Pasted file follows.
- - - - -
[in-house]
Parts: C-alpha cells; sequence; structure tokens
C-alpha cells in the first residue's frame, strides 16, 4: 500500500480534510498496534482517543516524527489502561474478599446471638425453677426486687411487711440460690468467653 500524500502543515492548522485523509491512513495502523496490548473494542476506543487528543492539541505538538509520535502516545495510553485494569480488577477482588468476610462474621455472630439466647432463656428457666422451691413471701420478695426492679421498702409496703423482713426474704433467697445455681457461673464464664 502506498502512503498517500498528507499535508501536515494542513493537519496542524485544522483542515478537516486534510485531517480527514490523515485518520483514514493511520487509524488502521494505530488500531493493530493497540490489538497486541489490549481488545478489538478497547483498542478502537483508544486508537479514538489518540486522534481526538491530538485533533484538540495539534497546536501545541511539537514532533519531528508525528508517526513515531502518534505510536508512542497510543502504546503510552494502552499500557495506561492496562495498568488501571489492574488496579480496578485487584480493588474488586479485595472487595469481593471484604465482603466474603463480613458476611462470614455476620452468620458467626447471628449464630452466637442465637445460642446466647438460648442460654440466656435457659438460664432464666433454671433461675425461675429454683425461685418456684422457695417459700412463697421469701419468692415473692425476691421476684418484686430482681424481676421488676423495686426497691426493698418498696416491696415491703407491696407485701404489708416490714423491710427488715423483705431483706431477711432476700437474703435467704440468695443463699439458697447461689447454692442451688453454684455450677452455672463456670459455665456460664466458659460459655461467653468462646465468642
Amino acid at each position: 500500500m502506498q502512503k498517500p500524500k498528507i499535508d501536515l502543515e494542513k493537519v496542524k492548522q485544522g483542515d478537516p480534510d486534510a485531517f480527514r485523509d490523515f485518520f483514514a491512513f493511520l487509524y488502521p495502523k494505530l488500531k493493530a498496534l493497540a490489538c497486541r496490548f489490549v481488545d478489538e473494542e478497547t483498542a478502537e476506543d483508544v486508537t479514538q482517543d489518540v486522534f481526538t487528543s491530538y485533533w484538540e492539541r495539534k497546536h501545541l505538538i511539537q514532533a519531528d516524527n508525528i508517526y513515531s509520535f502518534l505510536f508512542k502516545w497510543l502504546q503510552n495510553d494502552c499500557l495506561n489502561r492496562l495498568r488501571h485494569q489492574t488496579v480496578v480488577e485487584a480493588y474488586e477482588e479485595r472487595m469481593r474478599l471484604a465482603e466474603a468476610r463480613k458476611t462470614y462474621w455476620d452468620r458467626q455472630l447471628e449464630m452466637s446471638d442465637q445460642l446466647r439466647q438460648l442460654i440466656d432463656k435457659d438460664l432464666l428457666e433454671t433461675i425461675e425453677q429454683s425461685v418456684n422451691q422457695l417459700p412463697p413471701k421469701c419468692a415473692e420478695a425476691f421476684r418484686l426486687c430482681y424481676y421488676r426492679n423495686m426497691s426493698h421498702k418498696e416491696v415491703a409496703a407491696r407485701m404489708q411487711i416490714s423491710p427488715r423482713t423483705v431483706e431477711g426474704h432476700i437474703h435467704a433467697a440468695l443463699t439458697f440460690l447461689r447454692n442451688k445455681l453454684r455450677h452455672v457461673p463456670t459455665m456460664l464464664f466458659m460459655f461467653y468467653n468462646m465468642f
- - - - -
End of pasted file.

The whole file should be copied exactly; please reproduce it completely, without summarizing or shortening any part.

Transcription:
[in-house]
Parts: C-alpha cells; sequence; structure tokens
C-alpha cells in the first residue's frame, strides 16, 4: 500500500480534510498496534482517543516524527489502561474478599446471638425453677426486687411487711440460690468467653 500524500502543515492548522485523509491512513495502523496490548473494542476506543487528543492539541505538538509520535502516545495510553485494569480488577477482588468476610462474621455472630439466647432463656428457666422451691413471701420478695426492679421498702409496703423482713426474704433467697445455681457461673464464664 502506498502512503498517500498528507499535508501536515494542513493537519496542524485544522483542515478537516486534510485531517480527514490523515485518520483514514493511520487509524488502521494505530488500531493493530493497540490489538497486541489490549481488545478489538478497547483498542478502537483508544486508537479514538489518540486522534481526538491530538485533533484538540495539534497546536501545541511539537514532533519531528508525528508517526513515531502518534505510536508512542497510543502504546503510552494502552499500557495506561492496562495498568488501571489492574488496579480496578485487584480493588474488586479485595472487595469481593471484604465482603466474603463480613458476611462470614455476620452468620458467626447471628449464630452466637442465637445460642446466647438460648442460654440466656435457659438460664432464666433454671433461675425461675429454683425461685418456684422457695417459700412463697421469701419468692415473692425476691421476684418484686430482681424481676421488676423495686426497691426493698418498696416491696415491703407491696407485701404489708416490714423491710427488715423483705431483706431477711432476700437474703435467704440468695443463699439458697447461689447454692442451688453454684455450677452455672463456670459455665456460664466458659460459655461467653468462646465468642
Amino acid at each position: 500500500m502506498q502512503k498517500p500524500k498528507i499535508d501536515l502543515e494542513k493537519v496542524k492548522q485544522g483542515d478537516p480534510d486534510a485531517f480527514r485523509d490523515f485518520f483514514a491512513f493511520l487509524y488502521p495502523k494505530l488500531k493493530a498496534l493497540a490489538c497486541r496490548f489490549v481488545d478489538e473494542e478497547t483498542a478502537e476506543d483508544v486508537t479514538q482517543d489518540v486522534f481526538t487528543s491530538y485533533w484538540e492539541r495539534k497546536h501545541l505538538i511539537q514532533a519531528d516524527n508525528i508517526y513515531s509520535f502518534l505510536f508512542k502516545w497510543l502504546q503510552n495510553d494502552c499500557l495506561n489502561r492496562l495498568r488501571h485494569q489492574t488496579v480496578v480488577e485487584a480493588y474488586e477482588e479485595r472487595m469481593r474478599l471484604a465482603e466474603a468476610r463480613k458476611t462470614y462474621w455476620d452468620r458467626q455472630l447471628e449464630m452466637s446471638d442465637q445460642l446466647r439466647q438460648l442460654i440466656d432463656k435457659d438460664l432464666l428457666e433454671t433461675i425461675e425453677q429454683s425461685v418456684n422451691q422457695l417459700p412463697p413471701k421469701c419468692a415473692e420478695a425476691f421476684r418484686l426486687c430482681y424481676y421488676r426492679n423495686m426497691s426493698h421498702k418498696e416491696v415491703a409496703a407491696r407485701m404489708q411487711i416490714s423491710p427488715r423482713t423483705v431483706e431477711g426474704h432476700i437474703h435467704a433467697a440468695l443463699t439458697f440460690l447461689r447454692n442451688k445455681l453454684r455450677h452455672v457461673p463456670t459455665m456460664l464464664f466458659m460459655f461467653y468467653n468462646m465468642f